FlowCrypt has once again teamed up with offensive security firm Cure53, this time to audit our Android application. Given our positive past experiences with Cure53, we were eager to learn what clever exploits they would find in our app so we could protect our users and patch the weaknesses as quickly as possible. They did not disappoint!

So what did they find?

Unencrypted cache exposes plaintext emails

The local app cache contained raw MIME messages of the emails viewed in the app. We fixed this by encrypted the messages in the cache. Additionally, we added a feature expiring cached messages after a certain time period.

HTTP leaks via style attribute on em tag

Senders could include an em tag that used an inline style to call an attacker controlled URL, thus exposing the recipients IP address and request headers (including user agent, for example).

To prevent this, we forbid network requests via WebView settings. And for added robustness, we’ll soon be adding a CSP that would also mitigate this risk.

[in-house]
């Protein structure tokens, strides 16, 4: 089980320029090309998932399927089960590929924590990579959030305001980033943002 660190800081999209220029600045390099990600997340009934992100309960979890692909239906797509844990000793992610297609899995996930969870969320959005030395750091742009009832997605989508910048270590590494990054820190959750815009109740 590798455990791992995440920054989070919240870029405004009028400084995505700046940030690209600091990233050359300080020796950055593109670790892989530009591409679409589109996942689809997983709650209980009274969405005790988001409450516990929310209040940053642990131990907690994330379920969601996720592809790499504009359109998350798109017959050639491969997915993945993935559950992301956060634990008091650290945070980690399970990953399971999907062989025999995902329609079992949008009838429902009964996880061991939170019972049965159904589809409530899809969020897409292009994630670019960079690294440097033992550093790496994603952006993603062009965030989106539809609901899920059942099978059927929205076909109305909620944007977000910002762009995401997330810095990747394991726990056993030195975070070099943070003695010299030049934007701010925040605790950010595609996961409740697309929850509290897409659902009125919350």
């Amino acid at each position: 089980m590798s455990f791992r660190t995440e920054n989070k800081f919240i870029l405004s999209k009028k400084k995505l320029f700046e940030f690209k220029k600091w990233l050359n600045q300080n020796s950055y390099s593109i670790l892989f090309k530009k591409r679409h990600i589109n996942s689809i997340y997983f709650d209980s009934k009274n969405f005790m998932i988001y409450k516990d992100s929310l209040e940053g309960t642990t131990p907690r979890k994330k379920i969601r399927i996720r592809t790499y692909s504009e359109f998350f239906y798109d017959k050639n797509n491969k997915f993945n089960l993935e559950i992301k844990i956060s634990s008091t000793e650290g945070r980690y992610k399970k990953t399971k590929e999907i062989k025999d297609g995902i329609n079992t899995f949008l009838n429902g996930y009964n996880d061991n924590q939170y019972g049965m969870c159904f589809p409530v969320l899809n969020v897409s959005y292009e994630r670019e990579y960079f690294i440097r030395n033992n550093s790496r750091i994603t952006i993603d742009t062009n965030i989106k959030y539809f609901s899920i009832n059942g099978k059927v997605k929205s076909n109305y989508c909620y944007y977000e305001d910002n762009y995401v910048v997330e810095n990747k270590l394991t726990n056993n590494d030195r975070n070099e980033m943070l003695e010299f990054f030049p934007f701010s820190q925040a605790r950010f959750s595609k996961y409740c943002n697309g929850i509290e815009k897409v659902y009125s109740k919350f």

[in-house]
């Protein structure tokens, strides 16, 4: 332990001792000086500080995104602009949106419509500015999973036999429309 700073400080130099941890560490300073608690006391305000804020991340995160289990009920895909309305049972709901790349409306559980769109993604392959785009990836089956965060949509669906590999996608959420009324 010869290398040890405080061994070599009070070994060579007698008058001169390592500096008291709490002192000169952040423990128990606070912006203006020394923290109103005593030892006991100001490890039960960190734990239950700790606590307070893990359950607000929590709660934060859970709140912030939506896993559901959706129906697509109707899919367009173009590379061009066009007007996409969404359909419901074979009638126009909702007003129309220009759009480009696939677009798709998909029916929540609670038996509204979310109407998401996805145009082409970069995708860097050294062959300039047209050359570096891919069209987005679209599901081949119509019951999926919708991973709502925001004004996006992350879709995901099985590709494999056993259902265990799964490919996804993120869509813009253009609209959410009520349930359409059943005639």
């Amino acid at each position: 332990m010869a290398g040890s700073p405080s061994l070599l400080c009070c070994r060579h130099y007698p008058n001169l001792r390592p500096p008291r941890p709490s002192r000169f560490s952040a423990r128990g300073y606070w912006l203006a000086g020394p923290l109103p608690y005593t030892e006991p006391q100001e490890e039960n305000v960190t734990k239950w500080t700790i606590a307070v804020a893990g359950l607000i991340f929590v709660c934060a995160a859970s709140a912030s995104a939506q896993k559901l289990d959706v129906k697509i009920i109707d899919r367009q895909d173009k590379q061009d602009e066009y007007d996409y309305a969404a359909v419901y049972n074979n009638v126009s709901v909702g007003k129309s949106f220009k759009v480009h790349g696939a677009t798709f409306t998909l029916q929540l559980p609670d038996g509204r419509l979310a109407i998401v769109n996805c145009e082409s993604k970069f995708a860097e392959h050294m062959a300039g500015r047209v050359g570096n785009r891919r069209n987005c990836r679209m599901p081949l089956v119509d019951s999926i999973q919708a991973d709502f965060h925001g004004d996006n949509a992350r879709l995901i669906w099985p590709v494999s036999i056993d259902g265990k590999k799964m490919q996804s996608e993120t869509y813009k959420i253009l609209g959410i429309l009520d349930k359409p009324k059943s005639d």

Arbitrary file-write via attachments

Attachment filenames were not sanitized, allowing an attacker to traverse directories and overwrite arbitrary files on the recipients system. This is by far the most severe vulnerability uncovered in the report, and we’re grateful that Cure53 found it rather than a malicious actor. The fix was easy, we just had to sanitize filenames.

Overly large public keys lead to Denial-of-Service

We did not limit the size of imported keys and the number of included identities.This allowed absurdly large keys, which leads to a persistent Denial-of-Service in the application. To prevent this, we’ve implemented a (still very generous) size limit for public keys

Missing config allows MitM attacks for SMTP/IMAP

This critical vulnerability was possible because the app did not verify the SSL certificates of encrypted connections, allowing attackers to run Man-in-the-Middle attacks against users. We now verify certificates to prevent this kind of attack.

All of the fixes above were confirmed by Cure53 prior to the publication of the report.

FlowCrypt’s partnerships with offensive security firms will continue as we keep striving to make our applications as secure as possible for our users. We pay researchers to find bugs before the attackers can.

Are you a security researcher interested in getting paid to find bugs in our software? Consider participating in our recently launched public bug bounty program! And as always, keep an eye out here on the blog for the latest information on security reviews and new features.